Are Buses SMART?

While trains may have been promised, suburban areas of the SMART Plan are looking to Rapid Bus Systems for savings and long term thinking.


On Monday, Major Carlos Gimenez did what most politicians would not dare: He told the public they cannot have what was promised to them. Mayor Gimenez ran his reelection on the SMART rapid transit plan; An ambitious plan to create 6 new public transit corridors reaching every corner of Miami. Voters were promised some of these lines in 2002 when they voted in a half percent tax that yields $250 million a year. However, the rail they were promised in South Dade, and other suburban destinations, was postponed in favor of a different system.

The first piece of the SMART plan that was to be built is the South Dade extension, from Dadeland Station South to Florida City. This leg in the originally proposed Light Rail was estimated to cost $1.8 billion. Estimates for the same route using Bus Rapid Transit (BRT) are about 1/3 the price. For many of us, buses sound like inefficient, slow, unreliable services, and around most of Miami, that is true. However, if Miami follows a true BRT system, we can get a lot more out of our tax dollars, and relieve traffic on a city-wide level, at the same time.


Mass Transit studies show that it takes 20,000 people/sq mi to be profitable. The areas shown in yellow, orange, and red meet that criteria.

Perhaps Gimenez never should have promised something he did not understand the cost of, but we are going to put the political maneuvers aside for now. Today, he is being a responsible Mayor and allocating resources based on data, and working programs seen in other cities. The truth is that the densities in South Dade, Kendall, and the North Corridor do not meet the standards for mass transit use. Most areas adjacent to US1 in South Dade are less than 10,000 persons per sqmi. For rapid transit to be productive, you need at least 20,000 persons per sqmi. Spending billions of dollars on those 3 corridors may not make sense now, or in the near future, but spending a fraction of the cost on a BRT system does.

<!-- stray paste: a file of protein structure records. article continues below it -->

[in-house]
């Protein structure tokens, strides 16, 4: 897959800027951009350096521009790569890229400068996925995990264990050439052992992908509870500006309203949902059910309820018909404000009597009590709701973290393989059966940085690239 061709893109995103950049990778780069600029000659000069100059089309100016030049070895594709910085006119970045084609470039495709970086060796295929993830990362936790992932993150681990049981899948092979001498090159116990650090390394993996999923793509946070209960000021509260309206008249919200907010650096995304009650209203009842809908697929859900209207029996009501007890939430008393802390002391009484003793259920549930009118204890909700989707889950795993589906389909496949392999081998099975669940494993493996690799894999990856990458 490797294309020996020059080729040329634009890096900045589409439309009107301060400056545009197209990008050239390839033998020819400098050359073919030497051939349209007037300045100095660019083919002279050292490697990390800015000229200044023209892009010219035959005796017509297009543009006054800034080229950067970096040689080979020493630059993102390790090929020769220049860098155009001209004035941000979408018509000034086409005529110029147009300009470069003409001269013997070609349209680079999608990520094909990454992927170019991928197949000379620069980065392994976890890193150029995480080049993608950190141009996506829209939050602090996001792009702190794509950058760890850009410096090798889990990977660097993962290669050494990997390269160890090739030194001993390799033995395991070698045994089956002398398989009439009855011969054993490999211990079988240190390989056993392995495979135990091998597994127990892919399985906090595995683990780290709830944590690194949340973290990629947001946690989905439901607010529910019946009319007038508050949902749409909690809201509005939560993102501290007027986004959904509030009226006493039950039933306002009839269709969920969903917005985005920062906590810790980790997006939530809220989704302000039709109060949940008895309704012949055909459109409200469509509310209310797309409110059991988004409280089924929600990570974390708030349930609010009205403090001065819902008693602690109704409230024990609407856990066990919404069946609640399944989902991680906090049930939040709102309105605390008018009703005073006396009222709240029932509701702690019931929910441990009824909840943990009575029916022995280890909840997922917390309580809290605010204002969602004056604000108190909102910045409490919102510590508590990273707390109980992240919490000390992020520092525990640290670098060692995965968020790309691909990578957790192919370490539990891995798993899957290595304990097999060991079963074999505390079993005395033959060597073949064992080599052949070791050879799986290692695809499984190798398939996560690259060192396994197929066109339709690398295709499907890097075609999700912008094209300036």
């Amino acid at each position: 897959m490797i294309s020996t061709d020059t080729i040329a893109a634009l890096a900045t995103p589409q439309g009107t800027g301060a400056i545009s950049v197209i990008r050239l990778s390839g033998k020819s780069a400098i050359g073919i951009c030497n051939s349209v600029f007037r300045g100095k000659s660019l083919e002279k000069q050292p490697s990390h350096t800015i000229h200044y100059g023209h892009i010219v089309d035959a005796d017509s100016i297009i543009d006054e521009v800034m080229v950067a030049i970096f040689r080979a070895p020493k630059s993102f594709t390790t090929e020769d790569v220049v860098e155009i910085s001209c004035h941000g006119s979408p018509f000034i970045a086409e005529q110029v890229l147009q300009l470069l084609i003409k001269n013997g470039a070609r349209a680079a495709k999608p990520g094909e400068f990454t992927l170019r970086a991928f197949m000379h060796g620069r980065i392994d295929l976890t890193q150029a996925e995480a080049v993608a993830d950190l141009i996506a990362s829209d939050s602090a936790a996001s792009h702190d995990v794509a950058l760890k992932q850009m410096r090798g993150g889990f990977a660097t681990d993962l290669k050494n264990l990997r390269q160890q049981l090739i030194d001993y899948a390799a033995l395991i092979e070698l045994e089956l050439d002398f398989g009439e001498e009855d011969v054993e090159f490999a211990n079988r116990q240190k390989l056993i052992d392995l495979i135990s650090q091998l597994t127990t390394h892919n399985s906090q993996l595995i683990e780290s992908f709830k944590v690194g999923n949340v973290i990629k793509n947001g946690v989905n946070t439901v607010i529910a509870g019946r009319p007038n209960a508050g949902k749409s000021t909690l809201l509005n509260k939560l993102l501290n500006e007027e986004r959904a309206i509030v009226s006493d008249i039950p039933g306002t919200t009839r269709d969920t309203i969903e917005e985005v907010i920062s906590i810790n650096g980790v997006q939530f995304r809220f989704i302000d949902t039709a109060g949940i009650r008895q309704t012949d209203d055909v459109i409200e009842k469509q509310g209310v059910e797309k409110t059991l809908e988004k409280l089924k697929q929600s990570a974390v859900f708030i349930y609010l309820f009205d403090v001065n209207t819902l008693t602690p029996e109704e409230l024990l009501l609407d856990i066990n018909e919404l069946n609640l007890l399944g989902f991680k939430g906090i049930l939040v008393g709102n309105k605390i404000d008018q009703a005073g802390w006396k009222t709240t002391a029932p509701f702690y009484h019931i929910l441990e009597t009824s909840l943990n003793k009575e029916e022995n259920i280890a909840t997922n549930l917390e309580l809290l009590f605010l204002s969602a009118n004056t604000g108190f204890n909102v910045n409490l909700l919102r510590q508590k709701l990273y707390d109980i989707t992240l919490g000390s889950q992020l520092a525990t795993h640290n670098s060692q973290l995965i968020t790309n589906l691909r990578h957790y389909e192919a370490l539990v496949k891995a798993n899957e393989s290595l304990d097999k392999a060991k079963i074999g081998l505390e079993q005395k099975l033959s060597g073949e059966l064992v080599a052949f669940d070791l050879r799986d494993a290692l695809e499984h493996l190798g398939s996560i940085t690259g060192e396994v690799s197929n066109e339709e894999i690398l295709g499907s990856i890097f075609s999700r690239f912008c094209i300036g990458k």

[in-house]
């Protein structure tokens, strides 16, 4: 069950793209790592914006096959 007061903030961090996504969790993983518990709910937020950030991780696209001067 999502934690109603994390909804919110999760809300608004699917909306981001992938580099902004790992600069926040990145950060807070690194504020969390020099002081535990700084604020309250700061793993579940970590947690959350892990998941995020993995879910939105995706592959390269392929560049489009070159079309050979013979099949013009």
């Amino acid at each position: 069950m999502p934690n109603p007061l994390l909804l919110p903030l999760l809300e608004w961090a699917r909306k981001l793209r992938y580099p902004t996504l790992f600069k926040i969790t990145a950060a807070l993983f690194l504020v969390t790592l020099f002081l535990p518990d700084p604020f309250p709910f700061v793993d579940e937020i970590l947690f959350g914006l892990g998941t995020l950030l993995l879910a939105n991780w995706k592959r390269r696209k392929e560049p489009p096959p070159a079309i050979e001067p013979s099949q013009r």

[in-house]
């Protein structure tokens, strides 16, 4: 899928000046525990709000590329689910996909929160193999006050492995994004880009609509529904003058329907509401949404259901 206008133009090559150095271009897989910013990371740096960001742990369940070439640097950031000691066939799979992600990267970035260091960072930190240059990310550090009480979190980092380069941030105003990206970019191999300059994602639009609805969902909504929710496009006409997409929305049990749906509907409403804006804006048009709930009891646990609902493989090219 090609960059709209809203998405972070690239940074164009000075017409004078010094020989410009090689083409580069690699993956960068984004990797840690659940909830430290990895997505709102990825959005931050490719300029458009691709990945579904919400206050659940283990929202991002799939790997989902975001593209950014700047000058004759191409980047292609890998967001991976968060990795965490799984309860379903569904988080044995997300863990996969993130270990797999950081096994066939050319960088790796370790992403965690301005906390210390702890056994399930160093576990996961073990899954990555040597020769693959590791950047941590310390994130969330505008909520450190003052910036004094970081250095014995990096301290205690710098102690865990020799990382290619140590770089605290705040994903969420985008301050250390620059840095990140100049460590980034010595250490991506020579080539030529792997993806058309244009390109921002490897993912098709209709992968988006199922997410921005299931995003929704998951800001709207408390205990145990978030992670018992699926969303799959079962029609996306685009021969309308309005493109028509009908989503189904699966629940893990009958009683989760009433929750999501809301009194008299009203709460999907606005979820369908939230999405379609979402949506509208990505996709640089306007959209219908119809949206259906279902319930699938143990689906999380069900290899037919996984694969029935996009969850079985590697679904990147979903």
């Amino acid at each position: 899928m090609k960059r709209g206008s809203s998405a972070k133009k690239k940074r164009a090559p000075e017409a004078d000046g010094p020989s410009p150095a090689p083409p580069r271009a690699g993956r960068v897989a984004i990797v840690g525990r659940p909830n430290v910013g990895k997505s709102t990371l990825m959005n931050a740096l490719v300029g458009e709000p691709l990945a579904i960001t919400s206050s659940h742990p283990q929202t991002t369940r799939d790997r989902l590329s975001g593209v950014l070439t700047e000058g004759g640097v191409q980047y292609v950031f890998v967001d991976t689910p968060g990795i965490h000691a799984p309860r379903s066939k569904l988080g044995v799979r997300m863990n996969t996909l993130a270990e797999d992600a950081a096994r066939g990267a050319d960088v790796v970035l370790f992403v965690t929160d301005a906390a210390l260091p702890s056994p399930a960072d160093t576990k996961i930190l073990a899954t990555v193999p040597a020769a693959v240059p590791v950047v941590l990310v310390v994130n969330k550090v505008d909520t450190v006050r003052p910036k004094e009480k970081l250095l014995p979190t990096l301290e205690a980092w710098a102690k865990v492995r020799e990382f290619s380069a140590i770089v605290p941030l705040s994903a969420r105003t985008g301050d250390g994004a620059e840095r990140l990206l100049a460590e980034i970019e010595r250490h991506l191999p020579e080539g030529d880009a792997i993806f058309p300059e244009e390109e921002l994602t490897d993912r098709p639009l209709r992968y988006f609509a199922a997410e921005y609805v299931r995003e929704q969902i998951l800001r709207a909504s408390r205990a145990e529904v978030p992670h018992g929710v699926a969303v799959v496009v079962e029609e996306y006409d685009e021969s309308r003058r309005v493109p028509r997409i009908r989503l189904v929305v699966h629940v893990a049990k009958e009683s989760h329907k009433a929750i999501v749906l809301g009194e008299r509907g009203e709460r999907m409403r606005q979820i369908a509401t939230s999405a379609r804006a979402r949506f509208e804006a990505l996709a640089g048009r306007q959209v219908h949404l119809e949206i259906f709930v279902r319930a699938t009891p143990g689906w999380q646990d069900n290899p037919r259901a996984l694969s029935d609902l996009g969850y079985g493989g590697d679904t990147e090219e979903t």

A true Bus Rapid Transit (BRT) must follow a number of criteria including raised platform boarding to eliminate slow downs, prepaid tickets at the station, and dedicated lanes with the ability to alter traffic signals to gain priority. It also can be built much more quickly, and demand for route changes can be more easily accommodated.

Gimenez also makes the point that choosing to use light rail or other rail technology may stifle us in the future from adopting more efficient future technologies, such as self-driving buses or destination direct transit. While may be a political line, it is a valid point that massive infrastructural payments do hold cities to particular contractors, products, and maintenance regiments that become costly. A BRT system is by design, piecemeal, and can be retrofitted more easily.

There are examples all over the US of successful BRT programs in car-based cities like Miami, such as Cleveland, Los Angeles, and Denver. These can act as models for Miami’s system and future growth. I am not saying that the SMART plan is a bad plan, in fact the opposite. It correctly identifies corridors that are both possible and popular for these initiatives, and it takes into account density, future development, and existing public transit use. However, the mediums for these lines must be tailored to each’s environment, density, and use estimates. This is what good governing looks like. It’s not sexy or inspirational, but it is making the city an inch better at a time and doing it pragmatically and efficiently.

A Bus Rapid Transit system is cheaper, more flexible, and can be implemented faster than a traditional light rail system. It also makes sense for suburban corridors that do not yet meet the density of where trains are useful. With these criteria in mind, ask yourself if you think that light rail is worth 3x as much money? Ask yourself if this were your business would you make the same decision? Finally, ask yourself if having light rail in lower-density zones is worth delaying or losing future projects that will benefit from the saved funding? For me, the answer is no. Let me know what you think in the comments!


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